I am sipping my coffee, relaxing over a few minutes writing, starting my day a little later than typical. I smile thinking about my abrupt wake up call this morning. A literal phone call jerked me from my sleep in the pre-dawn darkness. It rang persistently from the other room. I was in motion before I was awake; a ringing telephone in the darkness is alarming. Distant family, friends, old buddies from military years… emergencies and bad news generally arrive via phone call in the darkness. I realized I was (sort of) awake when I heard my voice out loud answering the phone.

“…Hello…?”

My relief was immediate, and followed the audible relief in my Traveling Partner’s voice. He phoned because I am a creature of such regular habits that variance is noteworthy; he hadn’t yet heard from me, and it was nearly an hour past when I am usually up, and greeting him with a sticker or emoji. My face still hurts from smiling because I matter that much. I had forgotten to alert him that my hours would be different today. The one downside to regular habits (inclusive of habitually explicit clear communication) is that deviation from those routines can be stressful for others when it touches on their experience, too. We put each other at ease. I begin my day 7 minutes earlier than I’d intended – and with a wonderful moment of warmth and caring from my partner. Delightful. 🙂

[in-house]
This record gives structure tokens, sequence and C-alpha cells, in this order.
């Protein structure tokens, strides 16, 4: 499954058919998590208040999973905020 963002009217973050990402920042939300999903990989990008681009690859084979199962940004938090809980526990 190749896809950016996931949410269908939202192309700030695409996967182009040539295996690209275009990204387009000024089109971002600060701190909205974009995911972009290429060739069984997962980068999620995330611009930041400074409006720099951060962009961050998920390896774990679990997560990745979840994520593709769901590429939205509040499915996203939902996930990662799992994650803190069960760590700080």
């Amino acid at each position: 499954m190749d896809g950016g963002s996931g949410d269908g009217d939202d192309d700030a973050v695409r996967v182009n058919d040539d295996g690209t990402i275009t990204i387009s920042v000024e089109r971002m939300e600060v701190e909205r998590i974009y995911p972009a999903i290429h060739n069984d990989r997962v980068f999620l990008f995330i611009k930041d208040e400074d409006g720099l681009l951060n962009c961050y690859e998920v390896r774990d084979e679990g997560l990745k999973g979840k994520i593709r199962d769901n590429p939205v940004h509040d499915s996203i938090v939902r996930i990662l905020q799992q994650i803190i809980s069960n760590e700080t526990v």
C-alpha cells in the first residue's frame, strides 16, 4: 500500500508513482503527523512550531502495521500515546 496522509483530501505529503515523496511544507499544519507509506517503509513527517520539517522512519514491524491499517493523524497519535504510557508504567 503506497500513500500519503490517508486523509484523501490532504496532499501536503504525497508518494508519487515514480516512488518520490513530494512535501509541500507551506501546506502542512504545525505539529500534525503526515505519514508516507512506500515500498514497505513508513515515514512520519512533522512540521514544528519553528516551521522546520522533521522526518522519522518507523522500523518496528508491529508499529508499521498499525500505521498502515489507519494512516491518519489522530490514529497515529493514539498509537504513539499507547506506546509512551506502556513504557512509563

…Sure, sure, I suppose I could have been irked to be wakened early, when sleep can be so difficult for me, but… no. No need to let something so small swamp the beautiful moment of awareness of how much I matter to this particular human being who also matters so much to me. 🙂 It mattered so much more just hearing his voice first thing.

Suitable for challenges of all sizes: breathe, relax, let it go, begin again. 😉

It’s a lovely morning, suitable for change, and for choices. It is a good day to start down a new path, or to continue to walk a path that is taking you in a direction you are seeking to go. It’s a good day for new beginnings, and for saving the world one moment at a time. It’s a good day to be civil, to be merry, and to celebrate small successes. It’s a good day to lift each other up, to express appreciation, and to share what matters most. It’s a good day to be our best selves. In all cases, of course, there are verbs involved; we have work to do, and choices to make.

Are you ready? It’s a new day. Let’s do better. 🙂